• this is an interesting phrasal verb. Do you remember at the beginning I said there are

  • separable and nonseparable phrasal verbs? There's a reason for that. Many people will

  • say, "Can I just say 'team up'?" And yeah. You could. The general rule for a three-word

  • phrasal verb is you cannot change any of the words. But this one can be used or "team up

  • with". Now, specifically, it has to do with word order. When I say "team up with", you're

  • going to put the person or the object right away. "Can Mr. E team up with James on this

  • project?" Right? Cool? All right. So if you're asking if someone

  • can team up with something -- let me see. There. A small mistake. I'll correct that.

  • That's why I team up with this guy here. Always telling me what's going on, right? Thanks,

  • E. You got props. So where was I? So when we were talking about teaming up and I said

  • to you this is one of those, you know -- it could be "team up" or "team up with". It depends

  • on the word order. If you're putting it directly, like, "I want to team up with someone", then,

  • we'll say "with". Otherwise, you can do it in a different way. "Batman and Robin team

  • up all the time." Right? "Batman teams up with Robin." Not a big deal. But we're going

  • to follow the rule here. So remember we talked about teaming up, right? "Could Mr. -- sorry

  • -- Mr. E and Mr. Smith team up with Mr. Jones?" They want them to join. And remember when

  • we look up here with -- right? We've got "team up", "team up together". Work together. Right?

  • To improve a situation. Usually, when you "team up", you join together to make something

  • better. Okay? So we've got "team up with". And the last one was "come up with a solution".

  • Once again, "come" means, like, "bring" or "arrive". But "come up with" -- what the heck

  • does that mean? Well, we'll look at it. Come; come up with; in addition. Right? We go "in

  • addition" and "improve". So come with something in addition to make it better. "When I came

  • up with this idea" -- it's an idea we didn't have before, additional, and it's to improve

  • the situation. "So what did you come up with?" Right?

  • So I'll give you the story. I'm going to read it again. Try to work it through and think

  • about it. "Mr. E was catching up with" -- now, in this case, we're not talking about he got

  • in trouble from his past. Right? It "caught up" with him. We're saying "exchanging information".

  • Now, "Let's catch up. Let's catch up with each other in a couple hours." Right? Exchange

  • information. Modern information or new information that's happened from before. Okay?

  • Now, when we talk about "put up with", what is that? Accept without complaint. It doesn't

  • mean you love it. It just means you, in some ways, ignore it and say, "It's okay. I don't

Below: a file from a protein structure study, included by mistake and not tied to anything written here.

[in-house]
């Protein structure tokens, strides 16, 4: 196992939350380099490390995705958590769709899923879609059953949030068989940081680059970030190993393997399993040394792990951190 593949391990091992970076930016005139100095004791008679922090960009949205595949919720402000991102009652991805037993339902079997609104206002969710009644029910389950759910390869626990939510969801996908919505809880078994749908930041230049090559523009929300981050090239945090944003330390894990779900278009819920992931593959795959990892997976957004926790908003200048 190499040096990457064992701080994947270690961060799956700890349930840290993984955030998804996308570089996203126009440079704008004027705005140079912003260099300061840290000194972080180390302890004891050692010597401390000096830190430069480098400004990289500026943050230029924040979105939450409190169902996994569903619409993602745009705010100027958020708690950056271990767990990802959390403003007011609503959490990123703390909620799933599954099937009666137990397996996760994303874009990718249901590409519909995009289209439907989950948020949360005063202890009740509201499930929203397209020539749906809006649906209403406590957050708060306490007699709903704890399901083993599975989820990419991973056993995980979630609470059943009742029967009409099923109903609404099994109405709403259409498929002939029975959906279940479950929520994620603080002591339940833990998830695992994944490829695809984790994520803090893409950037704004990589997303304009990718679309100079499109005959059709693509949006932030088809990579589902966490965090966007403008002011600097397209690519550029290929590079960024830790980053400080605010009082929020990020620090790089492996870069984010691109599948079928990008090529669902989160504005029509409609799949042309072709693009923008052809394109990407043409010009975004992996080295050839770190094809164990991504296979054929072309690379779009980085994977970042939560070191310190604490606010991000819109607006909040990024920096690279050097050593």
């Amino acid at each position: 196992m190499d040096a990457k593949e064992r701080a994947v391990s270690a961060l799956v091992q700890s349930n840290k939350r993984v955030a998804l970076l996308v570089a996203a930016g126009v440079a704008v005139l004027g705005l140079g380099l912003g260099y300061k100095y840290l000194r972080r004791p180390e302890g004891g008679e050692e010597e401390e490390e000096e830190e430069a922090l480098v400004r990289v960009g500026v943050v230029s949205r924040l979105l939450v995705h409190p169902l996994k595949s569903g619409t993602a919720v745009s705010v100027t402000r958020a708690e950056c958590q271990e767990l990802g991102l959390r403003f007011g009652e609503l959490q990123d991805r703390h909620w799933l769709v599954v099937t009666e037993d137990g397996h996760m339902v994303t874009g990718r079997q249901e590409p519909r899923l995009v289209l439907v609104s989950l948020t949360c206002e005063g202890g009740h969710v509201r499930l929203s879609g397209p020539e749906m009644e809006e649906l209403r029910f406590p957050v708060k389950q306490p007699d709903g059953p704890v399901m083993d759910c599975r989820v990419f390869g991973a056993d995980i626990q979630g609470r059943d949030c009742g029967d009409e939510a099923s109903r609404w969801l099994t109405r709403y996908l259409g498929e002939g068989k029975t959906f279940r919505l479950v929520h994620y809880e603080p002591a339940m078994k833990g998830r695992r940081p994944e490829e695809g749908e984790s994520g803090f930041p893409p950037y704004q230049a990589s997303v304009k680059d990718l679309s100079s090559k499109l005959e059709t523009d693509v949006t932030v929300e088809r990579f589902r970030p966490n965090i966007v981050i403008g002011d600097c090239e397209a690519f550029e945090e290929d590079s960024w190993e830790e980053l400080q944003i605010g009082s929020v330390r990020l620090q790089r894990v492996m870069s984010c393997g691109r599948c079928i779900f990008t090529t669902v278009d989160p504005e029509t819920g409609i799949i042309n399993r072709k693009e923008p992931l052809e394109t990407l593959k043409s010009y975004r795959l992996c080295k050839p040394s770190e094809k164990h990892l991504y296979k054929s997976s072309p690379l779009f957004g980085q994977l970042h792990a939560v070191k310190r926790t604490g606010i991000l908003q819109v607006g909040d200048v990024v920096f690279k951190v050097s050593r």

• really -- it doesn't bother me. I put up with it." If you're a girl and you have a lazy

  • boyfriend, they go, "How do you put up with that lazy guy who doesn't want to work?" "I

  • put up with him because I love him." Right? She accepts him. "I accept him with my heart."

  • It's acceptable. All right? Now, as I said, "team up". I love it when

  • the Justice League teams up with the Justice Society. That means nothing to you, so how

  • about this. When Barcelona -- Team Barcelona -- teams up with Team Madrid for the World

  • Cup -- I know it doesn't happen, but imagine if they worked together, they would be the

  • most awesome super team and maybe beat Brazil. Right? Not going to happen. All right? But

  • that's what we mean by "team up". "Join forces". Right? And we did "catch up". And we've done

  • "come up". "We need to come up with a plan." Well, like I came up with this lesson for

  • you. With "with", right? So we've looked at "with" or "up with". And we used it with different

  • verbs. And we've shown how even though the verb may have one basic meaning, when you

  • add particles -- or prepositions depending on your teacher -- almost the same thing.

  • When you add them together, it totally changes the meaning of the verb, okay?

  • Now, for us, what that means -- because I know; I was talking to Mr. E earlier. "Why

  • would they do it?" Well, specifically this. When you make phrasal verbs, they capture

  • a unique meaning, and it gives more richness or gives more information than just the verb

  • alone. "Come" means one thing, but "come up with" means something different. "Come" means

  • "I arrive" or "I bring something". "Come up with" means invent something new that's going

  • to prove the situation. Understand? That's why we use phrasal verbs. That's why

  • they're important. And that's why I want you to come back to EngVid because we have many

  • lessons on phrasal verbs. All right? We've got Valen, Alex-- who else do we have? Adam.

  • All these guys teaching wonderful lessons on that. I'd love you to look at not only

  • my own lessons, but theirs. All right? But where are you going to go, right I'll come

  • up with that in a second. I got it. Why don't you go to www.engvid.com, "eng" as in "English",

  • "vid" as in "video". And you can hear the siren. It's time for me to go. Right? My past

  • has caught up with me. I've been running. Five years we've been running this stuff,

  • and finally, they caught up with me. I don't know how you put up with me, but I guess the

  • gig is up. Listen, I'll team up with Mr. E another time. Anyway. I've got to go. Have

  • a great day. engVid -- click "subscribe". See you. Damn it. I knew it was going to catch

  • up with me!

Mr. E was just catching up with Mr. Smith when James walked by. Mr. Smith asked Mr.

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A2 初級 美國腔

必學!三個單字組成的動詞片語 (English Expressions: three-word phrasal verbs)

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    Ashley Chen 發佈於 2014 年 09 月 07 日